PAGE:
From Iceland — Measure Twice Cut Once: Ambátt On Their Newest Album 'Flugufen'

Measure Twice Cut Once: Ambátt On Their Newest Album ‘Flugufen’

Published November 22, 2016

Measure Twice Cut Once: Ambátt On Their Newest Album ‘Flugufen’
Parker Yamasaki

Some things take foresight. Like building a new porch for your house. You can have all the tools, materials, and measurements, but if you build it on the side of the house that only gets sun in the early morning when it’s coldest out, then you don’t have much of a porch. Pan Thorarensen and Þorkell Atlason are craftsmen of electronic music. They think things through.

After working together on the 2014 album ‘If You Fall You Fly,’ released under Pan’s solo title Beatmakin Troopa, the duo still had some ideas to kick around. They came together the following winter and started work on ‘Flugufen,’ which was released on November 1 under their collective name Ambátt.

The record was released by Extreme Chill, Pan’s own record label, as a vinyl and a digital download. It’s a concise thirty minutes that manages, even in a short time, to weave its way from muffly post-rock to screaming jazz to their home stomping grounds, ambient electronic. No song sounds like the last, yet there is still continuity throughout the album. The ordering of the tracks is very deliberate, down to which track will close ‘Side A’ of the record and which will open ‘Side B.’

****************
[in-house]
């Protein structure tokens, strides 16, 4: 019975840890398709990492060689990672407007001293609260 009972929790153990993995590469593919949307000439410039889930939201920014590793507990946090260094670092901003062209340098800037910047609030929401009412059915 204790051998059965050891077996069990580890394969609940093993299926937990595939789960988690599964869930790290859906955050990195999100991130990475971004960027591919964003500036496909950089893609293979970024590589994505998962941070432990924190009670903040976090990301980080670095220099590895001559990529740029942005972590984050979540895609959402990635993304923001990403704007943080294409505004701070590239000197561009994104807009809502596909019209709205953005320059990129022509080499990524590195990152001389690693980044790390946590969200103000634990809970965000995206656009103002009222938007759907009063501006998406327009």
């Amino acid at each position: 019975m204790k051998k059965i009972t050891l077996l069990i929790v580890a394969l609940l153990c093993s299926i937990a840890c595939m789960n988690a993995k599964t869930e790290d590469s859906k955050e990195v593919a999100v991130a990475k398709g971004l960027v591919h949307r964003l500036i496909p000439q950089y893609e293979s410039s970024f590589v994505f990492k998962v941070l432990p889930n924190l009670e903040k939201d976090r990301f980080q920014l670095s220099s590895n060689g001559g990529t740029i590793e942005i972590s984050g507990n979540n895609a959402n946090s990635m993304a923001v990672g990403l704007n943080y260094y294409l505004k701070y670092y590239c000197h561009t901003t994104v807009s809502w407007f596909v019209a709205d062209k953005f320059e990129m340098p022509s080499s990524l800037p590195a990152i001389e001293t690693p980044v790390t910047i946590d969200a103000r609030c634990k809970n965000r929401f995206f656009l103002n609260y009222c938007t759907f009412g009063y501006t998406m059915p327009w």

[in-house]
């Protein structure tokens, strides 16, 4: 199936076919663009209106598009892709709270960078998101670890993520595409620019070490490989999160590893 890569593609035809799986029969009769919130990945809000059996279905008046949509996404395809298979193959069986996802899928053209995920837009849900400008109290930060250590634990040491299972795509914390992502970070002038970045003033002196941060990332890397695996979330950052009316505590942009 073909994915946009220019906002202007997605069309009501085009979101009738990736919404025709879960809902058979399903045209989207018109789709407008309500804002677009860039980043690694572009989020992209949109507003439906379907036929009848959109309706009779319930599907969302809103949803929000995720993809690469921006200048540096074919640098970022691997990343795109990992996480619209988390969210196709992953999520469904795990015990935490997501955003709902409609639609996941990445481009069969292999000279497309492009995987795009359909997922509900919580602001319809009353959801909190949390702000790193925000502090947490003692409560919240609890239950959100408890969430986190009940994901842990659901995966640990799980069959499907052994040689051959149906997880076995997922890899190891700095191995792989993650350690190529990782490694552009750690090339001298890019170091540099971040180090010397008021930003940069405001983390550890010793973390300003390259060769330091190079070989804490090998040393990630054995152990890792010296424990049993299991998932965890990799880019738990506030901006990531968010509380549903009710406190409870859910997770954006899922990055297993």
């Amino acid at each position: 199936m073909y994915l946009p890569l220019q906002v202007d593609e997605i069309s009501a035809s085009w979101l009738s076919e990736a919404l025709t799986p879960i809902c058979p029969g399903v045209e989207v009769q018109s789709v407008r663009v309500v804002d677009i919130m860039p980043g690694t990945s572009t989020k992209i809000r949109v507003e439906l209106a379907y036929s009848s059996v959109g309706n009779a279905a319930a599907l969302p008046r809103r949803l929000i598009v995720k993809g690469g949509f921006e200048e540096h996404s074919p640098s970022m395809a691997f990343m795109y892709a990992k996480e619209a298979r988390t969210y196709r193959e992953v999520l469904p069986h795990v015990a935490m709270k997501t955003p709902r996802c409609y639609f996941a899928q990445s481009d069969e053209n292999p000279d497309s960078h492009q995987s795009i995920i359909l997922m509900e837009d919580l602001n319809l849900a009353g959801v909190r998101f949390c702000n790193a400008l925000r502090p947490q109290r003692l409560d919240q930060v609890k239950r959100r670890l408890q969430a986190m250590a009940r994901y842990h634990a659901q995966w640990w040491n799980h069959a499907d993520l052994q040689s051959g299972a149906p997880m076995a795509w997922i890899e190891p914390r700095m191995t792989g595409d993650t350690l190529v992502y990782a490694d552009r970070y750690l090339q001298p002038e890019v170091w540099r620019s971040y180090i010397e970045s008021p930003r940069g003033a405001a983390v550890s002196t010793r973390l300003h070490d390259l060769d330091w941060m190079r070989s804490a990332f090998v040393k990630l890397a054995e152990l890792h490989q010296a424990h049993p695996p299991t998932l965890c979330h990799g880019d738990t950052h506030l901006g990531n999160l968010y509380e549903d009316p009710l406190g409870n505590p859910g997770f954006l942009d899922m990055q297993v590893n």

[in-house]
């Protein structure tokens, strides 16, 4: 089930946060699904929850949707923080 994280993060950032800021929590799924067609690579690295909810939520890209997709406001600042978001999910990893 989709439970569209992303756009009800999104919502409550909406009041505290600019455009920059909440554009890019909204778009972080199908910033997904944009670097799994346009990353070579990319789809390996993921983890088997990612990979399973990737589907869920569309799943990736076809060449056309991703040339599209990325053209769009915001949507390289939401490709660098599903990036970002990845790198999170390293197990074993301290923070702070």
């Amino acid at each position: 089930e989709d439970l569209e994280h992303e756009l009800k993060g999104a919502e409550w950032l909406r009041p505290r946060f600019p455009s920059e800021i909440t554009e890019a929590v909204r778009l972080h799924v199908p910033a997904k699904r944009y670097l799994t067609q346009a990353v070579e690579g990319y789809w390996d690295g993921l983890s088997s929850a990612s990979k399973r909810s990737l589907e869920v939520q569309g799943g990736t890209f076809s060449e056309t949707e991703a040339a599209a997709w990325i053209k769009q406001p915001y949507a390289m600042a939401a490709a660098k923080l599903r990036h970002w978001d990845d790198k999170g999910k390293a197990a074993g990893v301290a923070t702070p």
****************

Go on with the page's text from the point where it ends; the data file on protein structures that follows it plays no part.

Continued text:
“We thought very much about structure and form with this album,” Pan says, “specifically about the form of the vinyl.” “Vinyl is a fun medium to play with,” Þorkell adds, “side A is different from side B, it has limitations, and sometimes CDs are just so long…on vinyl you have twenty minutes on each side or the sound starts to degrade.” Knowing from the start that the music would be released as a vinyl contributed to their construction process.

The songs are named after forgotten places in Iceland that the two dug up out of old literature. “It’s very hard to give names to instrumental tracks,” Þorkell notes. They chose each song’s elusive place-name based on the way the words sounded and how, from what they knew of the place, it fit the sounds. For example, ‘Flugufen,’ the name of the album and its opening track, is also a small, swampy pond in the north where a horse, named Flugufen, reportedly drowned. “It’s very small,” Pan says and draws an invisible circle with the hands about the size of a pizza. “No one goes there anymore. Now it’s just part of an old story.”

Though Pan and Þorkell are the signatures behind Ambátt, the record also includes drums by Benjamín Bent Árnason, trumpet by Sebastian Studnitzky, and a vocal cameo by Mammút singer Katrína Mogensen. As a group they played two Airwaves shows and are planning a release party for December. With Studnitzky based in Berlin and everyone working on their own projects, it’s an understandably difficult group to assemble. But Pan and Þorkell know what they’re doing, they’re masters of their craft. And they have plans for Ambátt.

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